For the Love of Lentils

I’m sure you’ve heard of lentils, but have you ever actually eaten them? They are small, round, flat, pea-like seeds that come in a variety of gorgeous colors — green, pink, brown and yellow to name a few. Don’t let their frivolous hues fool you, though. These little gems are as nutritious as they are pretty. As one of the first crops domesticated in the eastern hemisphere, lentils have nourished humankind throughout history. They are still revered in India, where much of the population is vegetarian, because 26 percent of lentils’ calories come from protein, and they are one of the best vegetable sources of iron. Lentils are also a great source of fiber, so they not only fill you up without a bunch of calories, they keep your digestive system happy, help lower cholesterol and balance blood sugar. In short, they’re something of a super food.

You’ll generally find lentils of one variety or another alongside dried beans and rice in the grocery store, and they’re often a component in dry soup mixes. I find the best way to buy them is in bulk. You can order a 25-pound bag of organic green lentils from Azure Standard (azurestandard.com) for less than a buck a pound — enough to keep you in lentils all winter long. (For quick stews, they also sell Eden organic lentils in a can.) As a longtime lentil lover, I’m convinced you can’t have too many lentils lying around. And because I reside in a region once known as the pea & lentil capital of the world, complete with an annual lentil festival, you can try some from my neck of the woods, palousebrand.com. Besides the fact that dried lentils will store for years, they make a terrific meatless base for veggie sloppy joes, lentil loaves, burgers, chili and casseroles. They’re even tasty sprinkled over salads. Both green and red lentils are super easy to prepare as they require no soaking and cook faster than other legumes.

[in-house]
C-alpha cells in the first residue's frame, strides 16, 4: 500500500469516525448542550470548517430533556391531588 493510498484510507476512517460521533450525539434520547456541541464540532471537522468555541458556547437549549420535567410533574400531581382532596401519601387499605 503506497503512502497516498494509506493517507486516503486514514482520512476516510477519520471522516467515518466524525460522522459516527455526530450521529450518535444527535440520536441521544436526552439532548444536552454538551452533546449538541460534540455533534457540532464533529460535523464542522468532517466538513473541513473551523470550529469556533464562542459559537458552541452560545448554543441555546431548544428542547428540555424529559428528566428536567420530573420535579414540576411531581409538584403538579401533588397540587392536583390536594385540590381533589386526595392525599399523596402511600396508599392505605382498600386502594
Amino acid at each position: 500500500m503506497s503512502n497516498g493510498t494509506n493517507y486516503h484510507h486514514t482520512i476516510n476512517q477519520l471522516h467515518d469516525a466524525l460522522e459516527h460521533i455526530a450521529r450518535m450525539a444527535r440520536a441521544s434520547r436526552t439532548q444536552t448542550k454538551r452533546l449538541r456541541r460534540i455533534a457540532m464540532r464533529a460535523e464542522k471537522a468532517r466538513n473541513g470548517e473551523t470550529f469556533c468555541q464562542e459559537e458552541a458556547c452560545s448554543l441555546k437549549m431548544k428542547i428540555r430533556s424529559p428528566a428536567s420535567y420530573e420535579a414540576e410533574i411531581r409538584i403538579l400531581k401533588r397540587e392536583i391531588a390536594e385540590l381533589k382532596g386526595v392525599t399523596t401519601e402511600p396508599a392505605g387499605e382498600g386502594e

While lentils are a perfect addition to vegetarian diets, I must tell you that one of my all-time favorite recipes is a savory lentil stew that beguiles the taste buds with the deep and hearty resonance of bacon. Mind you, I don’t recommend buying any old supermarket bacon, which is almost always packed with preservatives. The best bacon you can buy nationwide is Organic Prairie Uncured Hardwood Smoked Bacon, produced by an independent cooperative of organic family farms. If you can’t find it locally, you can order it online at http://store.organicprairie.com.

Ready to brew a luscious pot of stew?

Luscious Lentil Stew
So hearty and delicious, this easy belly-warming soup is definitely worthy of being called “stew”!
1 package Organic Prairie Uncured Hardwood Smoked Bacon
1 small onion, finely chopped (about 1 cup)
3 tablespoons minced garlic
6 carrots sliced in half lengthwise and chopped into half-moon slivers (about 4 cups)
1-1/2 cup dry green lentils (red lentils soften too quickly for this recipe)
1/2 teaspoon dried thyme
1 tablespoon dried basil
1 teaspoon dried rosemary, ground
5 cups chicken broth
salt and pepper
crumbled feta cheese or grated Parmesan

Cut the bacon into 1/2-inch pieces and fry in a cast-iron skillet until browned and crisp. At this point, you can pour off some of the grease and refrigerate for another occasion.

Add the onion, garlic and carrot slices. Cook until softened (about 5 minutes).

Add the lentils, herbs and chicken broth. Bring to a boil, reduce heat, cover and then simmer for about 45 minutes.

Season stew with salt and pepper to taste, and add sprinkled feta or Parmesan cheese on top.

Copyright 2010, MaryJane Butters.
Distributed by United Feature Syndicate, Inc.

Editor’s Note: Find dozens of great gifts for your favorite cook at Lehman’s online Holiday Gift Store!

9 thoughts on “For the Love of Lentils

  1. They look pretty and they smell good, but they’re in the legume family- I have a peanut allergy and I’m allergic to the freaking things. :(

  2. We love a good, sturdy lentil stew/soup (called stewp at our house) in the cold season, and there’s a wonderful cold lentil salad I make in the summer that I have to make starting with two pounds of lentils or it doesn’t even last a meal. We usually use the brown ones, they seem to be the most available.

  3. I love lentils, grew up eating them “lentejas” I found a recipe for ground turkey lentil soup. In our last move I misplaced it. It was really good. Had the basics of cooked ground turkey, one grated carrot, onion, garlic, basil leaf, put in a pot and cook with the lentils until they are soft. Serve with home made bread or biscuits.